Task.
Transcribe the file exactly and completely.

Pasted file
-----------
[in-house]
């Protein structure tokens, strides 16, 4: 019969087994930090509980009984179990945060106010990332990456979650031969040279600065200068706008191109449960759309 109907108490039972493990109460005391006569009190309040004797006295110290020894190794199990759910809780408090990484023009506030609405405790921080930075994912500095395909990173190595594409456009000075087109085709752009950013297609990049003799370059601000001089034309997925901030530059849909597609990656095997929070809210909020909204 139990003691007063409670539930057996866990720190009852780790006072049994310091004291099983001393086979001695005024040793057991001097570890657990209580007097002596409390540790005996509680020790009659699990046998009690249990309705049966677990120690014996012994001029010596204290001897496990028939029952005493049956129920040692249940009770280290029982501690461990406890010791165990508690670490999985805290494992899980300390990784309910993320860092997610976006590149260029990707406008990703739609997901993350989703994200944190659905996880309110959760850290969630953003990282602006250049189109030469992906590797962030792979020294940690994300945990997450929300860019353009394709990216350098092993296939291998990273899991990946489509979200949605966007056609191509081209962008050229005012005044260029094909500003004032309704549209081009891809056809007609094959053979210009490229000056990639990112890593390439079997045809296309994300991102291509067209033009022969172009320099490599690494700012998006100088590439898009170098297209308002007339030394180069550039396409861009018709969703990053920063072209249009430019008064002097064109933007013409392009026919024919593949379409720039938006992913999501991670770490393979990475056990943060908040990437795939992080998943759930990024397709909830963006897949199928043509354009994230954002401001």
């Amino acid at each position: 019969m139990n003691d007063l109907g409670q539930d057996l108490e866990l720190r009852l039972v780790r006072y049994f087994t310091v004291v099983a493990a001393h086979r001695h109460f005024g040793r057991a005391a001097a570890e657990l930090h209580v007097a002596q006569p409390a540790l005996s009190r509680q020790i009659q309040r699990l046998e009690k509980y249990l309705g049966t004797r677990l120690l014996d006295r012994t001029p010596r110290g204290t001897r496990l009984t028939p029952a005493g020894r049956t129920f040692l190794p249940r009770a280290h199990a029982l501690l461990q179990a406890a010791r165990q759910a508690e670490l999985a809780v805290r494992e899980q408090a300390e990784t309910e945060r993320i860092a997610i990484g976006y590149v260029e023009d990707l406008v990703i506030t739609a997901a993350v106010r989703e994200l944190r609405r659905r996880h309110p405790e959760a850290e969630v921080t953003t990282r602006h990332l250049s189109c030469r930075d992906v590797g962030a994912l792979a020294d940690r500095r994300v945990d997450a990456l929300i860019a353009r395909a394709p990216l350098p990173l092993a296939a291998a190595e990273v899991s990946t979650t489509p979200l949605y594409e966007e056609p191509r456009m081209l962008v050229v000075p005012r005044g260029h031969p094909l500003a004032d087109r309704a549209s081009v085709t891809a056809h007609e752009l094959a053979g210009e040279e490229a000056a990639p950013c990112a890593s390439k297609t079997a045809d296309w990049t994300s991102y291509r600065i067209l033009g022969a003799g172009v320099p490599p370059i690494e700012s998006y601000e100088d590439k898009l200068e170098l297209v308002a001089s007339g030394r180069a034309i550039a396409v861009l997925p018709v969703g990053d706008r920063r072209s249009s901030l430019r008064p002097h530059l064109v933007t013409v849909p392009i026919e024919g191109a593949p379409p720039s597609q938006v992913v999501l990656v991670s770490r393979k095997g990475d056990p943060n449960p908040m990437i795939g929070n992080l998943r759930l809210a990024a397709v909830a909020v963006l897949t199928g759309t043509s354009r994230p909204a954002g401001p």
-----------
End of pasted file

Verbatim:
[in-house]
């Protein structure tokens, strides 16, 4: 019969087994930090509980009984179990945060106010990332990456979650031969040279600065200068706008191109449960759309 109907108490039972493990109460005391006569009190309040004797006295110290020894190794199990759910809780408090990484023009506030609405405790921080930075994912500095395909990173190595594409456009000075087109085709752009950013297609990049003799370059601000001089034309997925901030530059849909597609990656095997929070809210909020909204 139990003691007063409670539930057996866990720190009852780790006072049994310091004291099983001393086979001695005024040793057991001097570890657990209580007097002596409390540790005996509680020790009659699990046998009690249990309705049966677990120690014996012994001029010596204290001897496990028939029952005493049956129920040692249940009770280290029982501690461990406890010791165990508690670490999985805290494992899980300390990784309910993320860092997610976006590149260029990707406008990703739609997901993350989703994200944190659905996880309110959760850290969630953003990282602006250049189109030469992906590797962030792979020294940690994300945990997450929300860019353009394709990216350098092993296939291998990273899991990946489509979200949605966007056609191509081209962008050229005012005044260029094909500003004032309704549209081009891809056809007609094959053979210009490229000056990639990112890593390439079997045809296309994300991102291509067209033009022969172009320099490599690494700012998006100088590439898009170098297209308002007339030394180069550039396409861009018709969703990053920063072209249009430019008064002097064109933007013409392009026919024919593949379409720039938006992913999501991670770490393979990475056990943060908040990437795939992080998943759930990024397709909830963006897949199928043509354009994230954002401001």
């Amino acid at each position: 019969m139990n003691d007063l109907g409670q539930d057996l108490e866990l720190r009852l039972v780790r006072y049994f087994t310091v004291v099983a493990a001393h086979r001695h109460f005024g040793r057991a005391a001097a570890e657990l930090h209580v007097a002596q006569p409390a540790l005996s009190r509680q020790i009659q309040r699990l046998e009690k509980y249990l309705g049966t004797r677990l120690l014996d006295r012994t001029p010596r110290g204290t001897r496990l009984t028939p029952a005493g020894r049956t129920f040692l190794p249940r009770a280290h199990a029982l501690l461990q179990a406890a010791r165990q759910a508690e670490l999985a809780v805290r494992e899980q408090a300390e990784t309910e945060r993320i860092a997610i990484g976006y590149v260029e023009d990707l406008v990703i506030t739609a997901a993350v106010r989703e994200l944190r609405r659905r996880h309110p405790e959760a850290e969630v921080t953003t990282r602006h990332l250049s189109c030469r930075d992906v590797g962030a994912l792979a020294d940690r500095r994300v945990d997450a990456l929300i860019a353009r395909a394709p990216l350098p990173l092993a296939a291998a190595e990273v899991s990946t979650t489509p979200l949605y594409e966007e056609p191509r456009m081209l962008v050229v000075p005012r005044g260029h031969p094909l500003a004032d087109r309704a549209s081009v085709t891809a056809h007609e752009l094959a053979g210009e040279e490229a000056a990639p950013c990112a890593s390439k297609t079997a045809d296309w990049t994300s991102y291509r600065i067209l033009g022969a003799g172009v320099p490599p370059i690494e700012s998006y601000e100088d590439k898009l200068e170098l297209v308002a001089s007339g030394r180069a034309i550039a396409v861009l997925p018709v969703g990053d706008r920063r072209s249009s901030l430019r008064p002097h530059l064109v933007t013409v849909p392009i026919e024919g191109a593949p379409p720039s597609q938006v992913v999501l990656v991670s770490r393979k095997g990475d056990p943060n449960p908040m990437i795939g929070n992080l998943r759930l809210a990024a397709v909830a909020v963006l897949t199928g759309t043509s354009r994230p909204a954002g401001p």